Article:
The Led Zeppelin Rumor That Deeply Offended Jimmy Page

When you’re very famous, everyone around you would want to get a piece of that cake. It’s difficult to keep your patience and inform the world about yourself with only your decisions. Many celebrities have become victims of rumors and some of those rumors stuck to them and were accepted as the truth by the world. Sometimes, celebrities cannot strip off the lies told about them and have to live like that in the public eye for the rest of their lives. There is also the phenomenon of not believing what comes out of a person’s mouth but believing what has been told about them by other people, and it’s one of the struggles of being famous.

Jimmy Page is one of the most talented musicians out there, and he made a name for himself during the years he worked with Led Zeppelin after that when he continued doing what he does best and remained musically active. It’s redundant to say that he has inspired and influenced so many people all around the world, whether he met them in person or not. However, some people have offended him after their personal interactions by making up things about Page that didn’t happen. One of the events that angered Page was when Zeppelin’s former road manager released a book full of stories about the band members that didn’t happen.

We don’t know for sure if the entire book is false, but Richard Cole released the book in question, ‘Stairway to Heaven: Led Zeppelin Uncensored,’ in 1992. One of the events described in the book angered Jimmy Page, and he expressed his anger in 1993 by stating that he could sue Cole for his lies in the book. The guitarist could not continue reading the book because he knew he would become very angry. Despite the fact that he could have won a strong lawsuit against the road manager, Page decided to let it go for the sake of his own sanity.

According to Cole’s book, Robert Plant went to Page’s house and wanted to make a song like ‘Babe’ by Joan Baez. Later, Robert Plant picked up a guitar and played some arrangements that later became ‘Babe, I’m Gonna Leave You.’ However, Page was so angry because he had worked on the arrangement of the song way before Plant visited him at his house, and he was determined to make the song himself. He didn’t ask Plant if he could do it.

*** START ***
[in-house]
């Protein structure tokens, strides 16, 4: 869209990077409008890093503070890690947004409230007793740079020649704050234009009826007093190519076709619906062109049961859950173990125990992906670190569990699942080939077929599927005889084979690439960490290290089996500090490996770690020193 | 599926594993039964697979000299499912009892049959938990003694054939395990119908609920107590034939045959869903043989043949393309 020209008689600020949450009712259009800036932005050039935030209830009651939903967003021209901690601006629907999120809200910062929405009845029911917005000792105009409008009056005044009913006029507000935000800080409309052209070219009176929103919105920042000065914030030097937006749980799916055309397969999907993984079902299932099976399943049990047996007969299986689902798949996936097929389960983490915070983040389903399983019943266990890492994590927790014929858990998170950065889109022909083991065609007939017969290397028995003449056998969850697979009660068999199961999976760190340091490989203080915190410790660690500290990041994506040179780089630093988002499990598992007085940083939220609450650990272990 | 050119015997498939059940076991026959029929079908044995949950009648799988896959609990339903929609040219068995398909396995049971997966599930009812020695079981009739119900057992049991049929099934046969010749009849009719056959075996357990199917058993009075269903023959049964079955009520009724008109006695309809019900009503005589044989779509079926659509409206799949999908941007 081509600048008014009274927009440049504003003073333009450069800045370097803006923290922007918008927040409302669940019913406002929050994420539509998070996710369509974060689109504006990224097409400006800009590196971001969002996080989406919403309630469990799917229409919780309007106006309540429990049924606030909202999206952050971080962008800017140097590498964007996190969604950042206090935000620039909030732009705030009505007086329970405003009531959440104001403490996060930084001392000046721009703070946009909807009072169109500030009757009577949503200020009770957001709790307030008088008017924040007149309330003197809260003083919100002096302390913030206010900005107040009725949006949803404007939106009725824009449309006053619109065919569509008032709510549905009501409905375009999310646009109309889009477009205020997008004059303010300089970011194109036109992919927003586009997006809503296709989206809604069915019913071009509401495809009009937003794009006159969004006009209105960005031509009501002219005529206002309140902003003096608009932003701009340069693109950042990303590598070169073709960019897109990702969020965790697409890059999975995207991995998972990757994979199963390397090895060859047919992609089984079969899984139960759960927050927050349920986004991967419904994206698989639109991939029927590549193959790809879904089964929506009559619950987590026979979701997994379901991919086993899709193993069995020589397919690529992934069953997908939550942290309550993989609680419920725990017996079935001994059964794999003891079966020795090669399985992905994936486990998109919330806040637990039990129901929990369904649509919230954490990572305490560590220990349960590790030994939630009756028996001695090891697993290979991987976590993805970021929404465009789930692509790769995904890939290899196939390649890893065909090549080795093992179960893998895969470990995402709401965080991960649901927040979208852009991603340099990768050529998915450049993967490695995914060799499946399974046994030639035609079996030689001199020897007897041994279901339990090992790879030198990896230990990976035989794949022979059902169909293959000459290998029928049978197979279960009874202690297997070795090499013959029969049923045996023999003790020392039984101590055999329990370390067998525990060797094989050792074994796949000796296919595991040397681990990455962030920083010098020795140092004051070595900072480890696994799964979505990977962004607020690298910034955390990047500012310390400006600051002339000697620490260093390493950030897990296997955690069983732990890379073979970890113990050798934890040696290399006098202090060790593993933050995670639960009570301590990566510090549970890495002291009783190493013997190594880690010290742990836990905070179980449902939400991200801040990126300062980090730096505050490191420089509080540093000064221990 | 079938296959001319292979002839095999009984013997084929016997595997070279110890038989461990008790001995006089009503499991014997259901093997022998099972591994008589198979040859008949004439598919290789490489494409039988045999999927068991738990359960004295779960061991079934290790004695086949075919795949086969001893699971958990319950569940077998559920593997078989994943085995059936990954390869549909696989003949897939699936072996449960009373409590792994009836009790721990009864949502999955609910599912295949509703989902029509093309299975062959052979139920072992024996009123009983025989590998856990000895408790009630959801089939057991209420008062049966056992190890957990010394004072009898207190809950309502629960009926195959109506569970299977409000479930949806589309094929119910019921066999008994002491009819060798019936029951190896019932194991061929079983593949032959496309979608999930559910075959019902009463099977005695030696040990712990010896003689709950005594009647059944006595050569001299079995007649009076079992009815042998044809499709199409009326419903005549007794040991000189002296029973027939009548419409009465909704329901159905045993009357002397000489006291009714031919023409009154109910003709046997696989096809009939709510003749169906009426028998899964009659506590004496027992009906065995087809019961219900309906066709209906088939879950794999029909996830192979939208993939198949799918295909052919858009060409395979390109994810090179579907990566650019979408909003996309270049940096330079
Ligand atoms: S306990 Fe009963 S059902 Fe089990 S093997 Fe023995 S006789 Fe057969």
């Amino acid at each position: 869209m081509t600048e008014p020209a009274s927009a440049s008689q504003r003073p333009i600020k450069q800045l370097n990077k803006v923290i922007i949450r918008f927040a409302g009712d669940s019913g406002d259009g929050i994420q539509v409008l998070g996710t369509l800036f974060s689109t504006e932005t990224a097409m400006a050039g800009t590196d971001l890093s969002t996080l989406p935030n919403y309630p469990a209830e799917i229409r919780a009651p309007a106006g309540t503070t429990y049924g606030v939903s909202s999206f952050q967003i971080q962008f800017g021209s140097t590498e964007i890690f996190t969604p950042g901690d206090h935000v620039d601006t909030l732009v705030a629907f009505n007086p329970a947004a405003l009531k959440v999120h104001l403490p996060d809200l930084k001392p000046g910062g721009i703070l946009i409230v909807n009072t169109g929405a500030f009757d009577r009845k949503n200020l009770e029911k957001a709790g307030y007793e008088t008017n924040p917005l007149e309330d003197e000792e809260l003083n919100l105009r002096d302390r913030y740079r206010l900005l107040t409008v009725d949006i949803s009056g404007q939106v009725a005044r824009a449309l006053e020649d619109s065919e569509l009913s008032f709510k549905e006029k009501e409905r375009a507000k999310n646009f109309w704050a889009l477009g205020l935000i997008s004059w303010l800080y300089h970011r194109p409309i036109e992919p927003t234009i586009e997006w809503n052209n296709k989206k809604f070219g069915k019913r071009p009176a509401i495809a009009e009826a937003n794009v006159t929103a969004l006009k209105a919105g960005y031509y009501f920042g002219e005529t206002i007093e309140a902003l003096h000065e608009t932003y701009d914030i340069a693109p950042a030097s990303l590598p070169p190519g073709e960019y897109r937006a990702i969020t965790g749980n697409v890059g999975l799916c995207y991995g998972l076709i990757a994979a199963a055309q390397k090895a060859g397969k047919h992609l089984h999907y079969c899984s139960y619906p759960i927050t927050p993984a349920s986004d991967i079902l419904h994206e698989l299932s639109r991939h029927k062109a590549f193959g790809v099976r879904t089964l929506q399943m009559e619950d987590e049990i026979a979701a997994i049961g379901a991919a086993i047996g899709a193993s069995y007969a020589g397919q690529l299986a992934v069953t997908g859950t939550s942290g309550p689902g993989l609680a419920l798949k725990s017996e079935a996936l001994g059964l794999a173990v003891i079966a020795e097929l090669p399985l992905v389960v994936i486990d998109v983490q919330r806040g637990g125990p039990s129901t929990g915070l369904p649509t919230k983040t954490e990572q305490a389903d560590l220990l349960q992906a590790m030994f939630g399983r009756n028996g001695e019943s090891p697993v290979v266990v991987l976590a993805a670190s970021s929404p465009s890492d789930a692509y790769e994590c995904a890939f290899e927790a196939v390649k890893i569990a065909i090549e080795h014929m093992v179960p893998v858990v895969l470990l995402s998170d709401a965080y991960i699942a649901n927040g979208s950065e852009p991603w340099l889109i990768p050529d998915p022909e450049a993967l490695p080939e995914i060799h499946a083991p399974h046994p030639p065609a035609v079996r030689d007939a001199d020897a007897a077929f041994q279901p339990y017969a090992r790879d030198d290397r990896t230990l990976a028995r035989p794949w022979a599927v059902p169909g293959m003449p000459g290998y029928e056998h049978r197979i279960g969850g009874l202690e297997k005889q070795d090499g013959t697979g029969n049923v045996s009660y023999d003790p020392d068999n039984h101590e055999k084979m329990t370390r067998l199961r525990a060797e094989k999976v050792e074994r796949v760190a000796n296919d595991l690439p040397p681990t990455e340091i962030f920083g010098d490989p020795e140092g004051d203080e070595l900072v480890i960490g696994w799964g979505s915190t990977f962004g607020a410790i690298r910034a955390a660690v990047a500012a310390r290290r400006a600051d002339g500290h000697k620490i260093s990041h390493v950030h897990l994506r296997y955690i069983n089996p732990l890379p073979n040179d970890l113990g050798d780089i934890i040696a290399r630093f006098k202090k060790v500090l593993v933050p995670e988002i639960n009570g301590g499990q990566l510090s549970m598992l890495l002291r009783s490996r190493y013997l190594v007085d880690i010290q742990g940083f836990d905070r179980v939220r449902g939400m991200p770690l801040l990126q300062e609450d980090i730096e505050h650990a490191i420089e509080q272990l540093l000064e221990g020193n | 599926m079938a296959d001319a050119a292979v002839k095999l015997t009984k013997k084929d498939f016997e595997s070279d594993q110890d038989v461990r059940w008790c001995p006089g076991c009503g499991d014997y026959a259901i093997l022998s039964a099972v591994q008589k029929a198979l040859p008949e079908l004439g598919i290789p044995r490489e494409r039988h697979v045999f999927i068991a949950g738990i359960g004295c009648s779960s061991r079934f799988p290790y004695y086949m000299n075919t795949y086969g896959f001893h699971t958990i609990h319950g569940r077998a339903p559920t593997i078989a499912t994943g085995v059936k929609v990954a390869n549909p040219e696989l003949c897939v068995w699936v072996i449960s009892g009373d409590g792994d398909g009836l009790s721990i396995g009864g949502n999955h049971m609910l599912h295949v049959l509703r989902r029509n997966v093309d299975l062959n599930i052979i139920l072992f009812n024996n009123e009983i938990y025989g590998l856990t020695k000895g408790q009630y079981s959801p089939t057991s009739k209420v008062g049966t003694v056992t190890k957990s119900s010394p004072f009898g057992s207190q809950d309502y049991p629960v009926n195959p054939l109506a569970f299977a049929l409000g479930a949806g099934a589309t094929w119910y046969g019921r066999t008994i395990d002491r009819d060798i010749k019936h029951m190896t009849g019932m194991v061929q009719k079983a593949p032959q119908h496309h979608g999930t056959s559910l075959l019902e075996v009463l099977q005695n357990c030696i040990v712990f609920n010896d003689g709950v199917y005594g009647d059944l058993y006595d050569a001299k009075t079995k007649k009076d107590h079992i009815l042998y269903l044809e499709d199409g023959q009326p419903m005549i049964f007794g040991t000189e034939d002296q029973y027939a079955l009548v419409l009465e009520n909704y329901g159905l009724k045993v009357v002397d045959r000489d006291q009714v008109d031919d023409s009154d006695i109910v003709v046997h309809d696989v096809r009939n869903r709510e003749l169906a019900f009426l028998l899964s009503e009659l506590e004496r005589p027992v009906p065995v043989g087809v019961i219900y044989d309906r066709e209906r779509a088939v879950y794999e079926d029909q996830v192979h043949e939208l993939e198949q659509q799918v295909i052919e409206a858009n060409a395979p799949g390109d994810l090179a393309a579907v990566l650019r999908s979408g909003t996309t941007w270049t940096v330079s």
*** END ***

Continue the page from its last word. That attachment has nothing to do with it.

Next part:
Here is Page’s entire rage:

“This is a good time to clear something up that I’ve really taken offense to. There’s a book written by our former road manager, Richard Cole that has made me completely ill. I’m so mad about it that I can’t even bring myself to read the whole thing. The two bits that I have read are so ridiculously false, that I’m sure if I read the rest I’d be able to sue Cole and the publishers. But it would be so painful to read that it wouldn’t be worth it.

The one false story has to do with ‘Babe Im Gonna Leave You.’ The book claims that when Robert came to my house to initially discuss the band, I played him a recording of Joan Baez singing ‘Babe’ and asked him, ‘Can you imagine us playing something like this?’ The book claims that Robert picked up my guitar and started playing me the arrangement that eventually appeared on the album. Arrrghh! Can you believe that?

First of all, I had worked out the arrangement long before Robert came to my house and secondly, Robert didn’t even play the flippin’ guitar in those days!! Thirdly, I didn’t ask him if he could imagine playing that song, I told him that I wanted to do it. And you can take that right to the horse’s mouth.

That’s just in the two pages that I read. You can imagine how inaccurate the rest of the book must be. That’s a definite punch in the nose. I’d love to know who his source of information was.”

At the time of this interview, Page was very angry about the whole depiction of his talents and personality, and he was greatly offended. He felt so angry that he wanted to “punch” the source of this information in the nose. The former tour manager was removed from his position years before the release of this book because the band couldn’t get along with him. John Paul Jones also explained that Cole would mix and match events to create an interesting story because he was a drug addict who needed the money.